This Week In the News: Our Children’s Safety
The Parkland teens continued to build movement, with plans for a #MarchForOurLives in Washington, DC. There will be marches all over the country on that day as well. Their efforts continued to drive divestments as companies backed away from the NRA and gun manufacturers. At the same time there was pushback, as the Georgia legislature stripped tax incentives from Delta Airlines in punishment for their ending NRA discounts. (You’re welcome to boycott Georgia; I will.)
In the White House, Trump held an open, TV-covered session with Congressional leaders and, as he had a couple of months ago with DACA, appeared to go rogue and back Democratic positions on gun control. While this had Democrats literally rubbing their hands, Trump began to re-pledge his allegiance to the NRA the next day. He’ll say anything that he thinks people might like to hear when he’s in front of the cameras, a trick that’s made easier for him by the fact that he rarely understands the issues he’s discussing.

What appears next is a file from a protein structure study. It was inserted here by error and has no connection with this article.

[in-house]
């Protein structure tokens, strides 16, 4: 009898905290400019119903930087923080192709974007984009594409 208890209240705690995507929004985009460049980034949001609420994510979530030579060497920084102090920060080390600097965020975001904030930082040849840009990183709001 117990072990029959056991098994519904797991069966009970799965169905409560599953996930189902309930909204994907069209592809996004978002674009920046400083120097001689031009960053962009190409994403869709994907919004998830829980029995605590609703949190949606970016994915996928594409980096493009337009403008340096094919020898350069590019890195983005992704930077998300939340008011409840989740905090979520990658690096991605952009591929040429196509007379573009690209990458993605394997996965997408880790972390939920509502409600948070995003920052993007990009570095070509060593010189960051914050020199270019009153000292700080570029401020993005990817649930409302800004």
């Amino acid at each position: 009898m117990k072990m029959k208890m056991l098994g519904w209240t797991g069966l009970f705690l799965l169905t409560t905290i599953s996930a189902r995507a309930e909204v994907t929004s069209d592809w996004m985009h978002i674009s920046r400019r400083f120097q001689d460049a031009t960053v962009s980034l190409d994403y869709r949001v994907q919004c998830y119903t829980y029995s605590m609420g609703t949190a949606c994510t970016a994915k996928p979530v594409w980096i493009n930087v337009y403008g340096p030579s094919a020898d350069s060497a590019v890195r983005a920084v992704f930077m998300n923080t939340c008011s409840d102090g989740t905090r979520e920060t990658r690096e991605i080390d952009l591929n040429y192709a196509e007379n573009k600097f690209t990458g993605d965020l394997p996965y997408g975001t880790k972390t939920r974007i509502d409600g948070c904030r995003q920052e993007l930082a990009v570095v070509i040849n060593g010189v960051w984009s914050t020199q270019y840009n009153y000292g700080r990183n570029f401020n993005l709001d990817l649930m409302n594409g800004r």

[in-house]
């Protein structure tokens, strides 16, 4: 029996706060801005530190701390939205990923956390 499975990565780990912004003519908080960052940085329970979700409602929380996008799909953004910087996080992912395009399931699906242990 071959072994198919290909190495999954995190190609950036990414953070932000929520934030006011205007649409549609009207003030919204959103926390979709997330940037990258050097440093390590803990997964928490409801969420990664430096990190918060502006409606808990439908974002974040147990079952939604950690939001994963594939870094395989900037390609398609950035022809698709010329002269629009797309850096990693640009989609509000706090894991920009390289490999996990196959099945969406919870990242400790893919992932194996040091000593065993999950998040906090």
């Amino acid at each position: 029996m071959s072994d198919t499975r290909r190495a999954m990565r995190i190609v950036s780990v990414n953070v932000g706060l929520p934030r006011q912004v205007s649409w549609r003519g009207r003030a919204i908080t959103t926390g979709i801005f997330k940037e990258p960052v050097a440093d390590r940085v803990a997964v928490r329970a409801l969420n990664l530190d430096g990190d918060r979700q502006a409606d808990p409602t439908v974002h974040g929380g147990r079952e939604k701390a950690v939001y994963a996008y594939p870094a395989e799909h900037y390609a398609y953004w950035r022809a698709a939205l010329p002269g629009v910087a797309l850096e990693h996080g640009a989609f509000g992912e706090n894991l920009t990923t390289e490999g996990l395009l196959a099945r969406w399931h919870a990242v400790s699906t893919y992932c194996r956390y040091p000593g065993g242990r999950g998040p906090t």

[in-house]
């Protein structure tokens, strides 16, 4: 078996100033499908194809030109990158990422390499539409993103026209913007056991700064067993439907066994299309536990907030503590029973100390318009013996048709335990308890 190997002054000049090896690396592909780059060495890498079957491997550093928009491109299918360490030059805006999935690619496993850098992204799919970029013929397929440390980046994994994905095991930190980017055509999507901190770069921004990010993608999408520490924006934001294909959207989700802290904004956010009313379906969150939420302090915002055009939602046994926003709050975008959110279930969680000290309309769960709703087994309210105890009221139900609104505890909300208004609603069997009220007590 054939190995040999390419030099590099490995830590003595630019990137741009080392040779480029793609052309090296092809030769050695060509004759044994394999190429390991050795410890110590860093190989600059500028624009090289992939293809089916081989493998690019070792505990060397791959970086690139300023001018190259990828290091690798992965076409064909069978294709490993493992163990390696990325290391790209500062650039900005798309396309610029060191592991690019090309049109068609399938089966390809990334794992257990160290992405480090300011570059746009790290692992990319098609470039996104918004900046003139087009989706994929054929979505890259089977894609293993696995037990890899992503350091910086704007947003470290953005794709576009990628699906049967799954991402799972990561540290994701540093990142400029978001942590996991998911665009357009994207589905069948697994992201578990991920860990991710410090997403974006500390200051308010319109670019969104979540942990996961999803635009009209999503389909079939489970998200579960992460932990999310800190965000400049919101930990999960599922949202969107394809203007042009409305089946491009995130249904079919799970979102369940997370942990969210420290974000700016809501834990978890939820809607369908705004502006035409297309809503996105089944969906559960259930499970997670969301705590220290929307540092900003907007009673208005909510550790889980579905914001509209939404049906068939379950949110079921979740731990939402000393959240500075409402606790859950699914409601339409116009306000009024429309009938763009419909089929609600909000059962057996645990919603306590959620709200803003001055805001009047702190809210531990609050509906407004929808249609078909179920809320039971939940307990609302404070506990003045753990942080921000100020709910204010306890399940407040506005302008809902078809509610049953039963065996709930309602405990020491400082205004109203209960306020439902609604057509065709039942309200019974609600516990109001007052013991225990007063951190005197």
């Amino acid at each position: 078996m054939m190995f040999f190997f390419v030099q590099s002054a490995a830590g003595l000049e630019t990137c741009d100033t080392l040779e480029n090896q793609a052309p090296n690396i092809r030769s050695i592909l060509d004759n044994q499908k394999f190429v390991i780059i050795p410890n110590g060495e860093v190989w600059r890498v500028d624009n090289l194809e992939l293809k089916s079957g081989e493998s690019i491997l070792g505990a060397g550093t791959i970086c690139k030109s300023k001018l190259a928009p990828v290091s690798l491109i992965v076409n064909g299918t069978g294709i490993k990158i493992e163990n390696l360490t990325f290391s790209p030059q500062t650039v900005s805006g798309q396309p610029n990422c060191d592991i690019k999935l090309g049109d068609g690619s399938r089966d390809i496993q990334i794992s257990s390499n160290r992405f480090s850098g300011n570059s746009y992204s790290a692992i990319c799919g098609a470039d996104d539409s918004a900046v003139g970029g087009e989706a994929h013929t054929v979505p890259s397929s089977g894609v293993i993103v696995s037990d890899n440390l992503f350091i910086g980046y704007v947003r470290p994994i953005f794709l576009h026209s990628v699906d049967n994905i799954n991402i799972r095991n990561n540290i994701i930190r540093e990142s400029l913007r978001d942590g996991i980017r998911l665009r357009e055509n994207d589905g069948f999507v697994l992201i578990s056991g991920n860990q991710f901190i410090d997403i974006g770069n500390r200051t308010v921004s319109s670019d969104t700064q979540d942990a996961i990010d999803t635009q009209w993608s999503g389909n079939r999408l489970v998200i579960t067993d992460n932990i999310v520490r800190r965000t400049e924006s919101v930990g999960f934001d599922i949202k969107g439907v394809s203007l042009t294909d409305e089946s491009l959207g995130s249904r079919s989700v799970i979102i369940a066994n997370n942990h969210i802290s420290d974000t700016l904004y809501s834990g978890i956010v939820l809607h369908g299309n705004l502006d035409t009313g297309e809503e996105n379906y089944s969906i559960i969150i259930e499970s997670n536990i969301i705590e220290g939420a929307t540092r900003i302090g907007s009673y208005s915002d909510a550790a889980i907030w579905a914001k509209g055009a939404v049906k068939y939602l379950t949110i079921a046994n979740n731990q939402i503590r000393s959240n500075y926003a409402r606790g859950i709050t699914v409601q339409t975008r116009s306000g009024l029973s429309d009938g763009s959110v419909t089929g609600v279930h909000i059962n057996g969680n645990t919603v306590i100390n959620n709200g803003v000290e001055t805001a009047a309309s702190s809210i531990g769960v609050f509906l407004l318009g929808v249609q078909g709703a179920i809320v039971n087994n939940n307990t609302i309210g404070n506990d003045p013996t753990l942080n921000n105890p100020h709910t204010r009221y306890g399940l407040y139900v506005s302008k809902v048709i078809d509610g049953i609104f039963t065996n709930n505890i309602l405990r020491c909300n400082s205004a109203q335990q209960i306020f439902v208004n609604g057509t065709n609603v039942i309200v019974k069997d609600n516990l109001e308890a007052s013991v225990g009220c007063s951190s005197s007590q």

In Florida, the legislature rejected a ban on assault weapons, then brazenly held a moment of silence for the Parkland victims. This only strengthened the Parkland students’ resolve. In concert with them, we must never stop until our children are safe.
Mutual Benefit Attacked
The extended peace that we’ve enjoyed – despite the Cold War and numerous smaller conflicts – since the Second World War has been built in part on the principle of mutual benefit through trade.
The formation of the European Union is a prime example. Europe had been at the heart of two disastrous world wars and by the 1950s was desperate to never repeat that mistake. Part of their solution was to use trade to provide mutual benefits to nations so that their interdependence would bind them together. While the system hasn’t been perfect – none are – it has been broadly successful. It is now under attack.